The United States spends more on healthcare than any other nation worldwide, yet nearly 40 million Americans do not have health insurance of any sort. Although Affordable Care Act coverage has helped millions gain coverage, millions still go bankrupt due to medical expenses and lack of long-term care plans. Democrats are pushing for universal health care as part of single payer systems like Medicare for All as an approach that addresses this problem – however these proposals have been met with fierce resistance by Republicans who view such proposals as costly threats to individual choice. How much would such a system cost?
Answers will depend on the structure of each program; however, most proposals call for increasing taxes on individuals and businesses in order to finance a universal system. One such proposal entails increasing payroll taxes with higher-income citizens paying more while wealth or sales taxes might also be implemented as ways of funding universal healthcare systems.
However, even these options could increase federal budget and deficit numbers. Estimations for a universal healthcare system based on single-payer models range between $32 trillion to $41.1 trillion over 10 years; to get a clearer idea of these costs we consulted Linda Blumberg of Urban Institute Fellow status who ran some numbers and estimated that Senator Sanders’ plan would cost approximately $34 trillion over that same time frame.
Her estimate falls close to what was proposed by Sanders and roughly matches what is suggested by the left-wing think tank Center for American Progress, although its accuracy depends on how much premiums and taxes the government raises in response.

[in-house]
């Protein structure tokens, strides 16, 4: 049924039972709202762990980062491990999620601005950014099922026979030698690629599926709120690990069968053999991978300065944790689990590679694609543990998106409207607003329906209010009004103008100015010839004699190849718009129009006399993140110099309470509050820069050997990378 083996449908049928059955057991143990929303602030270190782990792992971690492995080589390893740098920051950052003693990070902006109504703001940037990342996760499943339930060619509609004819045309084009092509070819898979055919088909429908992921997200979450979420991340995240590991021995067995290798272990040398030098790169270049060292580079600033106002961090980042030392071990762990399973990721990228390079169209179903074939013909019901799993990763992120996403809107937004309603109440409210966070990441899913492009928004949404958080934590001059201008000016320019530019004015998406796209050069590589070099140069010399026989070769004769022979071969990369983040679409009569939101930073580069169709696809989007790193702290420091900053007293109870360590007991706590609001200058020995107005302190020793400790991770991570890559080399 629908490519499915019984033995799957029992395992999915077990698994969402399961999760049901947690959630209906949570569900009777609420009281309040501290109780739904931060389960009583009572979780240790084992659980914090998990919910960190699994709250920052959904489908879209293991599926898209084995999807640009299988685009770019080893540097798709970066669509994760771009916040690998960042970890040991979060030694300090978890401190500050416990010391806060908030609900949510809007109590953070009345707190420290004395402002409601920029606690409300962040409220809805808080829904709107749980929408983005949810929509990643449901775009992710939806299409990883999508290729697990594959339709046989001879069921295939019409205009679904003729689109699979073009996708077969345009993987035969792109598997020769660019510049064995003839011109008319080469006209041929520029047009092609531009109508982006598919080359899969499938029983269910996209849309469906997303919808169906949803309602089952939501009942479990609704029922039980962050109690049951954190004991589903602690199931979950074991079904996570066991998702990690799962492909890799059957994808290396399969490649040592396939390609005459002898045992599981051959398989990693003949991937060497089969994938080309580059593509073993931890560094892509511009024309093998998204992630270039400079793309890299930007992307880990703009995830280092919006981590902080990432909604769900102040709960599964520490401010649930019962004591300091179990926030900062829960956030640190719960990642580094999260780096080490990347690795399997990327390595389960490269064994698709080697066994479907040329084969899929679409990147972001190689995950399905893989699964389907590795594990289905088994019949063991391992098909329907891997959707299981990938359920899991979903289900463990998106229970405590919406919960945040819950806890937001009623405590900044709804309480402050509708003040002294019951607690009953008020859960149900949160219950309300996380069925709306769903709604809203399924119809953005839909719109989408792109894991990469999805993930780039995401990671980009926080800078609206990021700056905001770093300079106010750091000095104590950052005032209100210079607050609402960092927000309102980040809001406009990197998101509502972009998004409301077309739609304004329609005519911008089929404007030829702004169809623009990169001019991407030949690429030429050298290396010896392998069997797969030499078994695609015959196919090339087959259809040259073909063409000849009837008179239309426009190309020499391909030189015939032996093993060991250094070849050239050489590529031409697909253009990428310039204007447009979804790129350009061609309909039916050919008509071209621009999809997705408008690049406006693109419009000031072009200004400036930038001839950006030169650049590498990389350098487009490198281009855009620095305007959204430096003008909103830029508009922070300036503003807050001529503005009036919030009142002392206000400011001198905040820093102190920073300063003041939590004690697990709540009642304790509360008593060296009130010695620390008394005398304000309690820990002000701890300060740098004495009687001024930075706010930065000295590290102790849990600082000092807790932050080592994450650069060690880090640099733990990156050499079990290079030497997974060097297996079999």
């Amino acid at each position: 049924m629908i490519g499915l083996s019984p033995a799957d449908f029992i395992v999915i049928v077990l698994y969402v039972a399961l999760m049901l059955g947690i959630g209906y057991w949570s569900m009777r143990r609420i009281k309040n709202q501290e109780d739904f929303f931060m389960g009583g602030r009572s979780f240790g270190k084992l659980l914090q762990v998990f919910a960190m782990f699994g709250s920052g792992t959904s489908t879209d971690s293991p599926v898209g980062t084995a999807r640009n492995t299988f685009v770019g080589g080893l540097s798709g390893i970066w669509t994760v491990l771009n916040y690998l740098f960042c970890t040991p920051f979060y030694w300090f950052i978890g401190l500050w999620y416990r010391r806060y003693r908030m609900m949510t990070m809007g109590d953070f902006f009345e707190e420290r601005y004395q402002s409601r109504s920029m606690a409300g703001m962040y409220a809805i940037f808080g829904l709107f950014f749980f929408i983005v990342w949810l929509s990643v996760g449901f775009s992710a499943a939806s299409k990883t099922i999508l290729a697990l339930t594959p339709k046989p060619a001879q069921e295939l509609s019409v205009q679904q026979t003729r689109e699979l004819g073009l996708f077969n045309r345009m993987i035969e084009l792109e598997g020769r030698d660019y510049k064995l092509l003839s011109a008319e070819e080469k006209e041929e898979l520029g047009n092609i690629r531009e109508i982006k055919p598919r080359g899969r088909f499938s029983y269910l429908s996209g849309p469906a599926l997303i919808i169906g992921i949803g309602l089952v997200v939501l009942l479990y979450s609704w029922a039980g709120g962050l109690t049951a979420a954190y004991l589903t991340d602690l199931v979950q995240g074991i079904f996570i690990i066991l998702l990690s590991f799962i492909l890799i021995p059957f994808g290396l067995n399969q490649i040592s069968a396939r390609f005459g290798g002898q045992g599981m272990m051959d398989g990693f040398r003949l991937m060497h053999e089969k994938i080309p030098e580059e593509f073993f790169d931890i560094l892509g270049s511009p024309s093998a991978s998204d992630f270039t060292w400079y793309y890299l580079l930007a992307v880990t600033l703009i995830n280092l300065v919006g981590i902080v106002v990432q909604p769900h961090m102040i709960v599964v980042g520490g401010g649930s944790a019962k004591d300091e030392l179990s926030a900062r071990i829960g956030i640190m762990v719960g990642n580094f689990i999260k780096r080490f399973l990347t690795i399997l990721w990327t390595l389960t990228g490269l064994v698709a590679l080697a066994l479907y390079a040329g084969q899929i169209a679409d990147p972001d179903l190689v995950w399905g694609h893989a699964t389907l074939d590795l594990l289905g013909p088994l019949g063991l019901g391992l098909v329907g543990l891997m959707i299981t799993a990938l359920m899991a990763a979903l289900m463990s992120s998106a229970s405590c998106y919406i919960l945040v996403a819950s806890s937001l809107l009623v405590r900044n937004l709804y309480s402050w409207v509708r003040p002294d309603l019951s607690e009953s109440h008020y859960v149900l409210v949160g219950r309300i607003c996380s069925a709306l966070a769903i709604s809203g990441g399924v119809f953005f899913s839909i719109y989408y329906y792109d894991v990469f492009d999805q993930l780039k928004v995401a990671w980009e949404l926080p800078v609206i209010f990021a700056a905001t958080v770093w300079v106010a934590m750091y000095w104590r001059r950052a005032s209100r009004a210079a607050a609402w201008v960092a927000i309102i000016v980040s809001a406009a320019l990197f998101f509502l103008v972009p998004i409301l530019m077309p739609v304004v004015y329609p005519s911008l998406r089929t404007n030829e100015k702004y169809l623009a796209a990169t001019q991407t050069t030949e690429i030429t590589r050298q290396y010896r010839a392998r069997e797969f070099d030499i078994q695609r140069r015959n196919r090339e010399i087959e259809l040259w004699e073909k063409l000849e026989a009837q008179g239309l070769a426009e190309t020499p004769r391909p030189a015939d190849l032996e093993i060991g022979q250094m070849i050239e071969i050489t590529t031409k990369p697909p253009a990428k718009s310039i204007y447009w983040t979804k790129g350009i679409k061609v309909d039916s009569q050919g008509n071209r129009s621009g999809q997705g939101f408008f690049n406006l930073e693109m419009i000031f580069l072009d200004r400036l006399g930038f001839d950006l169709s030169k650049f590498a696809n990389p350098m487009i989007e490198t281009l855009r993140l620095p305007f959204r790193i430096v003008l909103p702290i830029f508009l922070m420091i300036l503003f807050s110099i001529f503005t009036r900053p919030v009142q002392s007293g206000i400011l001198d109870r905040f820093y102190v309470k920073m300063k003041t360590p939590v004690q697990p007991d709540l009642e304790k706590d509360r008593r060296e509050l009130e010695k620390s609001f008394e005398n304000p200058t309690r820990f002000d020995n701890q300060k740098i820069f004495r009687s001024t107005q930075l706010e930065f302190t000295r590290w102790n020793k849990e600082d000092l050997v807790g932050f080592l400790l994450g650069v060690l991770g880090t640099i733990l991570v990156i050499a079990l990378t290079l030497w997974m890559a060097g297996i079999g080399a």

Other estimates use various assumptions and methodologies to arrive at similar estimates: A universal health care system will cost between $30 trillion and $40 trillion over 10 years, taking into account both implementation costs of single payer health care as well as potential savings from eliminating private insurers.
However, calculations show that the actual costs associated with reaching universal health care would be considerably less than these figures suggest. To gain clarity into why, we consulted independent experts who reviewed all numbers and calculations involved in these analyses.
These experts point out that estimates of the costs associated with universal health care systems tend to be exaggerated because they fail to take into account how establishing one would reduce overall medical spending; by eliminating private insurers and switching over to single payer, administrative costs for healthcare could decrease, ultimately leading to cost reduction in overall expenses for this system.